The Apostate Messiah


Here’s a (relatively) little known historical episode, as related by Karen Armstrong in A History of God. In the 17th century a Jew named Sabbetai Zevi proclaimed himself to be the Messiah. Sabbetai (one of many spellings) was embraced by both rabbis and common Jews, throughout Europe and elsewhere.

Sabbetai Zevi grew up in the Jewish community in Smyrna, in what is today Turkey. Today he would probably be diagnosed as manic-depressive, as he had “periods of deep despair, when he used to withdraw from his family and live in seclusion” which were followed by “an elation that bordered on ecstasy.” During his manic days Sabbetai would “deliberately and spectacularly break the Law of Moses: he would publicly eat forbidden foods, utter the sacred Name of God and claim that he had been inspired to do so by a special revelation.”

After a bunch of other stuff occurred (including getting kicked out of Smyrna and freaking out a lot of more conservative Jews) Sabbetai ended up going to Palestine. There he met a charismatic, mystical young Rabbi named Nathan of Gaza, who encouraged Sabbetai to declare his Messianic status. Naturally, a lot of Rabbis denounced him as false, but belief in Sabbetai spread far and wide within a short time frame.

This highlights a common theme of Armstrong’s work: ideas of God and how God works in the world develop and spread as a result of their pragmatic value in a particular culture, not because they are internally consistent or well thought out.

Sabbetai chose twelve disciples “to be the judges of the tribes of Israel, which would soon reassemble” in Israel. The Messianic fervor that gripped much of Europe in 1666 (the fateful year when Sabbetai announced he was the Messiah) was based strongly on the idea that the Jews would be brought back to the Holy Land. About Sabbetai’s followers, Armstrong writes,

His supporters came from all classes of Jewish society: rich and poor, learned and uneducated….In Poland and Lithuania there were public processions in his honor. In the Ottoman Empire, prophets wandered through the streets describing visions in which they had seen Sabbetai seated upon a throne. All business ceased; ominously, the Jews of Turkey dropped the name of the sultan from the Sabbath prayers and put in Sabbetai’s name instead.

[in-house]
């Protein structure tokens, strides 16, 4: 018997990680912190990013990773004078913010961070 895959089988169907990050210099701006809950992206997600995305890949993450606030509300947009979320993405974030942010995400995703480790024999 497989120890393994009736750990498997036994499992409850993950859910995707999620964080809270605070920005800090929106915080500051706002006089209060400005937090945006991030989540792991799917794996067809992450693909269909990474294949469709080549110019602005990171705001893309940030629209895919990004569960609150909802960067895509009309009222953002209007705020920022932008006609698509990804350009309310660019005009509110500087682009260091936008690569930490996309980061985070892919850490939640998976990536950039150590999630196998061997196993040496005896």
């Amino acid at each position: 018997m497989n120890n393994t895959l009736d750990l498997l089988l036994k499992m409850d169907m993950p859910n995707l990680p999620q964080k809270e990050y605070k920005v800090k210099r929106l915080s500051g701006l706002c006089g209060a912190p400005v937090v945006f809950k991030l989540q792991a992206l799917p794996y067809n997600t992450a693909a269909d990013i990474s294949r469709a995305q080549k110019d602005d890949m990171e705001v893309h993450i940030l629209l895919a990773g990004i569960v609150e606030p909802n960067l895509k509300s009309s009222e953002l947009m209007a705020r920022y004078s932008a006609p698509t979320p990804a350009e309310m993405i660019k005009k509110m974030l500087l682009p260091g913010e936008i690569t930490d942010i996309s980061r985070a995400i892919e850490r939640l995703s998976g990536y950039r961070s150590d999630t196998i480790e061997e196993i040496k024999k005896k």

Understandably, when Sabbetai got to Istanbul, the sultan was pissed. The sultan had him arrested for rebellion and imprisoned in Gallipoli. His followers held faithfully to their hope that this all part of the plan. While he was in prison, Armstrong reports, Sabbetai began signing his letters “I am the Lord your God, Sabbetai Zevi.” No ambiguous “Son of Man” claims here.

But, fatefully, on being brought back to Istanbul for trial, Sabbetai was back in a depressive phase. One has to wonder how history would be different if he had been in a manic, prophetic phase. Forced to choose between death (which might have made him a martyr or a savior) and conversion to Islam, Sabbetai put on the turban and took a second wife as his harem. His followers were crushed.

But while most of them fell away and became disillusioned, a core of the truly dedicated (or delusional) remained:

The experience of redemption had been so profound that they could not believe that God had allowed them to be deluded. It is one of the most striking instances of religious experience of salvation taking precedence over mere facts and reason. Faced with the choice of abandoning their newfound hope or accepting an apostate Messiah, a surprising number of Jews of all classes refused to submit to the hard facts of history. Nathan of Gaza devoted the rest of his life to preaching the mystery of Sabbetai: by converting to Islam, he had continued his lifelong battle with the forces of evil. Yet again, he had been impelled to violate the deepest sanctities of his people.

Hundreds of Jewish families (largely in Turkey and Greece) converted to Islam, follow Sabbetai’s example.

And here’s the parallel, if you hadn’t already caught it. Sabbetai, in some ways, represents what a Messianic figure like Jesus looks like when living in a time period where the documentation is more current, more thorough, and more reliable. He also demonstrates the amazing ability of a faith community to reconstruct facts and theological explanations in a way that can justify practically any happenstance. Notably, the early Christians were considered to simply be a part of the Jewish community for the first few years of their existence, Jews who had a Messiah.

The “scandal of the cross,” as Paul put it, was a huge stumbling block for most Jews, because their understanding of what a Messiah would be (understandably) didn’t involve crucifixion. By inventing the doctrines of Christianity, such as atonement, Paul and other early leaders took the spiritual, redemptive experience that Jesus’ followers had made and explained it in a way that was reconciled with his death and (spiritual) resurrection.

Religion is primarily a coping mechanism–a very effective one. People’s main complaint (and fear) of a world without belief in the supernatural is a sense of free-floating emptiness, where all action are equally justified and equally meaningless. Raised in a religious culture where we imagine a firm foundation, the prospect of relativity is simply unacceptable. Trained to set our standards for morality and meaning to a standard that is as unfathomable and unattainable as it is eternal, we are fearful of the prospect that both morality and meaning are only as real as we are willing to make them. But this is the task of humanity, if it is to be honest with itself.

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